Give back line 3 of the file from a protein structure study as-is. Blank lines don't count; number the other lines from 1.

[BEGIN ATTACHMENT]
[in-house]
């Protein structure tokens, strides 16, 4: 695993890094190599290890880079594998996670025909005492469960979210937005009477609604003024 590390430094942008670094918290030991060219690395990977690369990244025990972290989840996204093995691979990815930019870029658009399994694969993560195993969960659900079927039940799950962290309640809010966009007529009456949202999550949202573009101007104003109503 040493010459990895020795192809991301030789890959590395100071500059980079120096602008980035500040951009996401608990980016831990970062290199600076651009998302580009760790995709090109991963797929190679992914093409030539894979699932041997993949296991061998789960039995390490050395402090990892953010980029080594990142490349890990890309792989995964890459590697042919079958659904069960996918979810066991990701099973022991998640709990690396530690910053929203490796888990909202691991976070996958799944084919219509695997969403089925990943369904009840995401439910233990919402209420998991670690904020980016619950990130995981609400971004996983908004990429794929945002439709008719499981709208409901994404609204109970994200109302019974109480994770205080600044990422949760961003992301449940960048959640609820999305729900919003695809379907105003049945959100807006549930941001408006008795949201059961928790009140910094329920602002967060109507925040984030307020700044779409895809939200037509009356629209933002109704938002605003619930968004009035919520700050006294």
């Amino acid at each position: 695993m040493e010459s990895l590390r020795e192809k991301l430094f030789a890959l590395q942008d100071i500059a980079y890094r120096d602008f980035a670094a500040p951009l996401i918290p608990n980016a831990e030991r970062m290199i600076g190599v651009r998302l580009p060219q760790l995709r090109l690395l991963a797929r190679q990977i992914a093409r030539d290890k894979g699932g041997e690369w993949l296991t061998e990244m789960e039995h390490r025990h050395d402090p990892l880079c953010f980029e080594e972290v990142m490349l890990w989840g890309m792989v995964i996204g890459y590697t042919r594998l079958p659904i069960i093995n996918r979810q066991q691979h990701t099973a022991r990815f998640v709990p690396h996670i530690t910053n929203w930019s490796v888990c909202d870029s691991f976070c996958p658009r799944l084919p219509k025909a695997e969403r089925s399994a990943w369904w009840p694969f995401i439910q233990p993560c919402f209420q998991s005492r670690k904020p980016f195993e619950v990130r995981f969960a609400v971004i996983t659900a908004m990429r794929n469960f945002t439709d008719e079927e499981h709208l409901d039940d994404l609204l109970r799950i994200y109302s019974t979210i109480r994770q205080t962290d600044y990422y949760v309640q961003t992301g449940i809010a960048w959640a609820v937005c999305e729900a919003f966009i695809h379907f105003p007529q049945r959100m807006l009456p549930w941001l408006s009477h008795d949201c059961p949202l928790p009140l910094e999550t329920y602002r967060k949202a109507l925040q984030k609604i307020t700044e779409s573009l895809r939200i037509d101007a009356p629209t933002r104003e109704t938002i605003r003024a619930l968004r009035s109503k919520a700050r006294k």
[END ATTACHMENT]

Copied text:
């Amino acid at each position: 695993m040493e010459s990895l590390r020795e192809k991301l430094f030789a890959l590395q942008d100071i500059a980079y890094r120096d602008f980035a670094a500040p951009l996401i918290p608990n980016a831990e030991r970062m290199i600076g190599v651009r998302l580009p060219q760790l995709r090109l690395l991963a797929r190679q990977i992914a093409r030539d290890k894979g699932g041997e690369w993949l296991t061998e990244m789960e039995h390490r025990h050395d402090p990892l880079c953010f980029e080594e972290v990142m490349l890990w989840g890309m792989v995964i996204g890459y590697t042919r594998l079958p659904i069960i093995n996918r979810q066991q691979h990701t099973a022991r990815f998640v709990p690396h996670i530690t910053n929203w930019s490796v888990c909202d870029s691991f976070c996958p658009r799944l084919p219509k025909a695997e969403r089925s399994a990943w369904w009840p694969f995401i439910q233990p993560c919402f209420q998991s005492r670690k904020p980016f195993e619950v990130r995981f969960a609400v971004i996983t659900a908004m990429r794929n469960f945002t439709d008719e079927e499981h709208l409901d039940d994404l609204l109970r799950i994200y109302s019974t979210i109480r994770q205080t962290d600044y990422y949760v309640q961003t992301g449940i809010a960048w959640a609820v937005c999305e729900a919003f966009i695809h379907f105003p007529q049945r959100m807006l009456p549930w941001l408006s009477h008795d949201c059961p949202l928790p009140l910094e999550t329920y602002r967060k949202a109507l925040q984030k609604i307020t700044e779409s573009l895809r939200i037509d101007a009356p629209t933002r104003e109704t938002i605003r003024a619930l968004r009035s109503k919520a700050r006294k």